Jan 26, 2022
Avishay Bransky, PhD, CEO and co-founder of PixCell Medical, is an expert in microfluidics, with extensive industrial experience in applied physics, and software and systems engineering. He is one of the inventors of the viscoelastic focusing technique, a cell analysis method, and the microfluidic-based lab-on-a-cartridge. Dr. Bransky holds a BA in physics, BSc in materials engineering, and a PhD in biomedical engineering, all from the Technion Israel Institute of Technology.
The COVID-19 pandemic has highlighted the innate flaws in centralized health care and spurred a momentous shift toward point-of-care (POC) and at-home testing. This trend is expected to continue beyond the COVID-19 era and lead to a renewed interest in POC and at-home testing within the diagnostic industry.
Regulatory constraints, such as those put in place by CLIA (Clinical Laboratory Improvement Amendments), abound in this industry. For example, due to their complexity, most blood tests rated as “moderately complex” by CLIA, like the complete blood count (CBC) test, have been restricted to centralized laboratories. This is due to the risk of attaining erroneous results associated with a lack of standardization outside the quality control processes found in day-to-day laboratory routine. Without following strict lab procedures and lacking the expertise of clinical lab technicians, the results of these diagnostic tests can become compromised.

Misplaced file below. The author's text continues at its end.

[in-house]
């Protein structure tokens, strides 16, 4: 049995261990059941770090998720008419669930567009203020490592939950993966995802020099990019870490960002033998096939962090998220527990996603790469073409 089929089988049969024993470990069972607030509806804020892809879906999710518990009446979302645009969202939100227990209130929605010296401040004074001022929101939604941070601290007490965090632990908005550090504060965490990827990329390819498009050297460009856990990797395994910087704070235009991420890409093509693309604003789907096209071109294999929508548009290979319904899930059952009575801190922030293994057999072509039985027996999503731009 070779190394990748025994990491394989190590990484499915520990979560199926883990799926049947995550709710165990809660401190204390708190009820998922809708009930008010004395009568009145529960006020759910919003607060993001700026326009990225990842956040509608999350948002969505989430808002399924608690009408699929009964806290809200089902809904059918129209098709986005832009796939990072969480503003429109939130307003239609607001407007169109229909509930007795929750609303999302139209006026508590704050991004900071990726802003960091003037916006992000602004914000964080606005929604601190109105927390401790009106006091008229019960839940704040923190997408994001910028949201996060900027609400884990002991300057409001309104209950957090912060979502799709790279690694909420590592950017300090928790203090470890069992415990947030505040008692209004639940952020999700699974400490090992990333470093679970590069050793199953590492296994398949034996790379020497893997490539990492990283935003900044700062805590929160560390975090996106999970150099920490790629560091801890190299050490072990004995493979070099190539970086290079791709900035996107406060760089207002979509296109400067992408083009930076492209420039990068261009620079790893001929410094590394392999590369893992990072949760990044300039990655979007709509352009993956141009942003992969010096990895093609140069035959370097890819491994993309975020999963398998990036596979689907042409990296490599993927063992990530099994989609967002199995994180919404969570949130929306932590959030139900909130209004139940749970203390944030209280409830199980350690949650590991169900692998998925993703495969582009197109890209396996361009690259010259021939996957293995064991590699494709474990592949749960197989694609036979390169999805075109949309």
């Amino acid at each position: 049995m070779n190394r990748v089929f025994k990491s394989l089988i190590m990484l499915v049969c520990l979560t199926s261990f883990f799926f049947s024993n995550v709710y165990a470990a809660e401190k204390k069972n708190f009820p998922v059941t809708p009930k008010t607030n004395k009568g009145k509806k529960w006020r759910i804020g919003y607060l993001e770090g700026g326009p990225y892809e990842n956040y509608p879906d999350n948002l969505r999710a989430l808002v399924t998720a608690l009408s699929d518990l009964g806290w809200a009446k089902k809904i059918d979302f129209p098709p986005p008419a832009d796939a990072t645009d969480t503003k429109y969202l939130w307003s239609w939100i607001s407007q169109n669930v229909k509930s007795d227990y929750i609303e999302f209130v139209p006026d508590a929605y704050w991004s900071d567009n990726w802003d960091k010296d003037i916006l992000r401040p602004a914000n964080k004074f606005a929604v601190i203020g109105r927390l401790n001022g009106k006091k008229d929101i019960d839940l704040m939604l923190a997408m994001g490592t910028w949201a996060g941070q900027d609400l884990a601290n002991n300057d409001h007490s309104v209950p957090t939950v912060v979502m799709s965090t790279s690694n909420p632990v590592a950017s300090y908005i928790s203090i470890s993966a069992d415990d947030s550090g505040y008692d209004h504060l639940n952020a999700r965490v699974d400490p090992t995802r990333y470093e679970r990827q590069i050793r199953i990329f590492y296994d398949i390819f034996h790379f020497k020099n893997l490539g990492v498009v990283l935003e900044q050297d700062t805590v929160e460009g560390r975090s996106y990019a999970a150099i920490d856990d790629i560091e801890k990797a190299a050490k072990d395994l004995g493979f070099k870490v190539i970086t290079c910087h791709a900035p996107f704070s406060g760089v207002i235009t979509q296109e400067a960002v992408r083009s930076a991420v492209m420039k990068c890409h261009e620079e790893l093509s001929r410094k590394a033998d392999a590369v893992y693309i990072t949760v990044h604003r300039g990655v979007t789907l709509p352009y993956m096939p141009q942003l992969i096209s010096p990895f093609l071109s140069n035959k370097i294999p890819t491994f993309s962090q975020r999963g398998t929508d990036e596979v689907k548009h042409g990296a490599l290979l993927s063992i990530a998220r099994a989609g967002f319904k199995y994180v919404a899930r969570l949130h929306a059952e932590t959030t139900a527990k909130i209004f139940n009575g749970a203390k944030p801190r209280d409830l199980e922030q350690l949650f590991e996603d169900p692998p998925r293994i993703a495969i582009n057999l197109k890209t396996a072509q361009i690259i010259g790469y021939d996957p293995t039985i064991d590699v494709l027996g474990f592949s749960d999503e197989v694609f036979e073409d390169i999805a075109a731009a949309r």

To provide at-home diagnostic services, these regulations have been overcome by implementing remote oversight of the entire medical operation. Various models have been used, such as complete mobile labs, such as Phlebotomy on Wheels, which collects blood samples and transfers them to private labs for testing; traveling doctors and nurses who simply collect blood samples at home for hospitals; and mobile testing units like Dispatch Health, which provides professional at-home treatment and blood testing for a variety of medical conditions.
"Diagnostic tools must become more robust, portable, easy to use, and reliable."
While these solutions are a step in the right direction for hematology testing, advancement in diagnostic tools remains the most promising avenue for development. Diagnostic tools must become more robust, portable, easy to use, and reliable.
As POC and at-home testing tools, CLIA has started to acknowledge novel technological advancements in blood diagnostics and waive specific instruments for use outside of the lab. Some examples of these waivers include blood gas and hematology analyzers and molecular tests (e.g., influenza tests).
In addition, CLIA now offers individualized quality control plans (IQCP) that help leverage technological advancements in the industry, enabling a transition to greater reliance on instruments with novel internal controls. These systems contain sophisticated built-in mechanisms, sometimes referred to as "electronic controls," that eliminate some of the traditional oversight and the need to run external controls.
One of these built-in mechanisms is imaging-based POC hematology, which uses imaging and artificial intelligence, or AI, to detect different interferences or failures that may compromise results.
As regulatory authorities and lab directors gain more confidence in these technologies and their internal quality control, assays should become more accessible outside the lab setting. This will provide more flexibility for health care providers in treating patients around the globe, from isolated rural areas to the center of bustling cities.
These developments will also reduce costs associated with maintaining highly regulated centralized laboratories and allow lab technicians to focus on the most complex diagnostic cases that require their full expertise.